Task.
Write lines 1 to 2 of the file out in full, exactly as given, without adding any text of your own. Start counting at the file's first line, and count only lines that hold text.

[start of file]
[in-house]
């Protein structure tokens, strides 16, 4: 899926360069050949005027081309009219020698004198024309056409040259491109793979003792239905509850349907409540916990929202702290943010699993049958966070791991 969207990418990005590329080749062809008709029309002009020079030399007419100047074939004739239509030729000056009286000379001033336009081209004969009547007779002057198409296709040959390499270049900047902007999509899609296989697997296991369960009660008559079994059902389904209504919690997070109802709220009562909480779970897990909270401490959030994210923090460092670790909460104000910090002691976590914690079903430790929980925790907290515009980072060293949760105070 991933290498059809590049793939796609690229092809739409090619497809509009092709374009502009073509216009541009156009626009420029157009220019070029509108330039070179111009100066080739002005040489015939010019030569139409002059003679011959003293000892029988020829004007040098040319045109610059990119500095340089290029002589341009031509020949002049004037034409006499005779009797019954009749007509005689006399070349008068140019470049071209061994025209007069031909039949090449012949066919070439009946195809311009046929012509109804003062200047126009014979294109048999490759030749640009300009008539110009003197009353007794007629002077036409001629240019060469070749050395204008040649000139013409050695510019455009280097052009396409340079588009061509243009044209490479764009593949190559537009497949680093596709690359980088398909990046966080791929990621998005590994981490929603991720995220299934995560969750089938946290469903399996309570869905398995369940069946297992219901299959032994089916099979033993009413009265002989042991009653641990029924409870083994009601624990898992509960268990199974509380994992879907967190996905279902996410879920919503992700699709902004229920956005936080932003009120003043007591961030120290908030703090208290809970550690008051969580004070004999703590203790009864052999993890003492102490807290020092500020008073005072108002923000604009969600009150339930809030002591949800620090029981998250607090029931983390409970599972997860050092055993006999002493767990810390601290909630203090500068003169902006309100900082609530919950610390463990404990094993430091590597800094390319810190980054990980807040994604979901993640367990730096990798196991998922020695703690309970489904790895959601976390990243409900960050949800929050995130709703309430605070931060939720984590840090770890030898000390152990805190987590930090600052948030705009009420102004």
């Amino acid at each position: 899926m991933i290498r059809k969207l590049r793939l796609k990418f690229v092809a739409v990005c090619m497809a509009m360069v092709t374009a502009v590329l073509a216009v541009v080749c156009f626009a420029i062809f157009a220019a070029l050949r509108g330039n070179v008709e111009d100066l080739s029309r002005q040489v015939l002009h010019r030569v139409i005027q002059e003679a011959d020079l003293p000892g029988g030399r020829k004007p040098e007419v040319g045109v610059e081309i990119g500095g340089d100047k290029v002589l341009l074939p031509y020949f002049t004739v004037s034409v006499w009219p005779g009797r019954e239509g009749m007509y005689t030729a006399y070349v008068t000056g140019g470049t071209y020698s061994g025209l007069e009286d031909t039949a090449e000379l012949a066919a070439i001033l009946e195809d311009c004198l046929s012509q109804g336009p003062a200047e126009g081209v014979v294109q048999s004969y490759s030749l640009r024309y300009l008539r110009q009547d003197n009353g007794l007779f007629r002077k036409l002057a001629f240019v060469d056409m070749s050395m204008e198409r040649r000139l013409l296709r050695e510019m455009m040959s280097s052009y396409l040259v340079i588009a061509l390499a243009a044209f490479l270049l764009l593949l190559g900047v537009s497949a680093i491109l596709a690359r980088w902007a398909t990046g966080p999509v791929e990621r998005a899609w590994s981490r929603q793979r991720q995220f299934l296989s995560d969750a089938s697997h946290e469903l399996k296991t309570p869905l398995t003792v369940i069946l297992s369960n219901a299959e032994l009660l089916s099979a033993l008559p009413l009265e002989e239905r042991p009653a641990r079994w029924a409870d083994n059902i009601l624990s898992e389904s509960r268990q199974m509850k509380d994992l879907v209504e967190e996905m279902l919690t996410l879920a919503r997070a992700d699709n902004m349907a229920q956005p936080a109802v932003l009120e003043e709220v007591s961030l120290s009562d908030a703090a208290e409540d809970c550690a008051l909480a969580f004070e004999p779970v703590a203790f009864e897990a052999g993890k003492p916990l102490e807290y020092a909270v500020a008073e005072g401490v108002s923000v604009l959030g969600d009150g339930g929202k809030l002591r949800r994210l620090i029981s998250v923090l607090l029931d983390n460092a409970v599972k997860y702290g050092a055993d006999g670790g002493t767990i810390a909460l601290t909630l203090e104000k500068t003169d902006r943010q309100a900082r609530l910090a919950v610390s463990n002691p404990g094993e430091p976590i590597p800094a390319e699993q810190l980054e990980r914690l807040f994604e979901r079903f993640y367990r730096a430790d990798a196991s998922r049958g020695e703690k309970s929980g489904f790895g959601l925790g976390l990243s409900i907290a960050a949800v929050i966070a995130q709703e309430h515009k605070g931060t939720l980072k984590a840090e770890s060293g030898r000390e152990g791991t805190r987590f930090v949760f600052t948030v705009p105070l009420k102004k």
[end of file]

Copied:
[in-house]
């Protein structure tokens, strides 16, 4: 899926360069050949005027081309009219020698004198024309056409040259491109793979003792239905509850349907409540916990929202702290943010699993049958966070791991 969207990418990005590329080749062809008709029309002009020079030399007419100047074939004739239509030729000056009286000379001033336009081209004969009547007779002057198409296709040959390499270049900047902007999509899609296989697997296991369960009660008559079994059902389904209504919690997070109802709220009562909480779970897990909270401490959030994210923090460092670790909460104000910090002691976590914690079903430790929980925790907290515009980072060293949760105070 991933290498059809590049793939796609690229092809739409090619497809509009092709374009502009073509216009541009156009626009420029157009220019070029509108330039070179111009100066080739002005040489015939010019030569139409002059003679011959003293000892029988020829004007040098040319045109610059990119500095340089290029002589341009031509020949002049004037034409006499005779009797019954009749007509005689006399070349008068140019470049071209061994025209007069031909039949090449012949066919070439009946195809311009046929012509109804003062200047126009014979294109048999490759030749640009300009008539110009003197009353007794007629002077036409001629240019060469070749050395204008040649000139013409050695510019455009280097052009396409340079588009061509243009044209490479764009593949190559537009497949680093596709690359980088398909990046966080791929990621998005590994981490929603991720995220299934995560969750089938946290469903399996309570869905398995369940069946297992219901299959032994089916099979033993009413009265002989042991009653641990029924409870083994009601624990898992509960268990199974509380994992879907967190996905279902996410879920919503992700699709902004229920956005936080932003009120003043007591961030120290908030703090208290809970550690008051969580004070004999703590203790009864052999993890003492102490807290020092500020008073005072108002923000604009969600009150339930809030002591949800620090029981998250607090029931983390409970599972997860050092055993006999002493767990810390601290909630203090500068003169902006309100900082609530919950610390463990404990094993430091590597800094390319810190980054990980807040994604979901993640367990730096990798196991998922020695703690309970489904790895959601976390990243409900960050949800929050995130709703309430605070931060939720984590840090770890030898000390152990805190987590930090600052948030705009009420102004």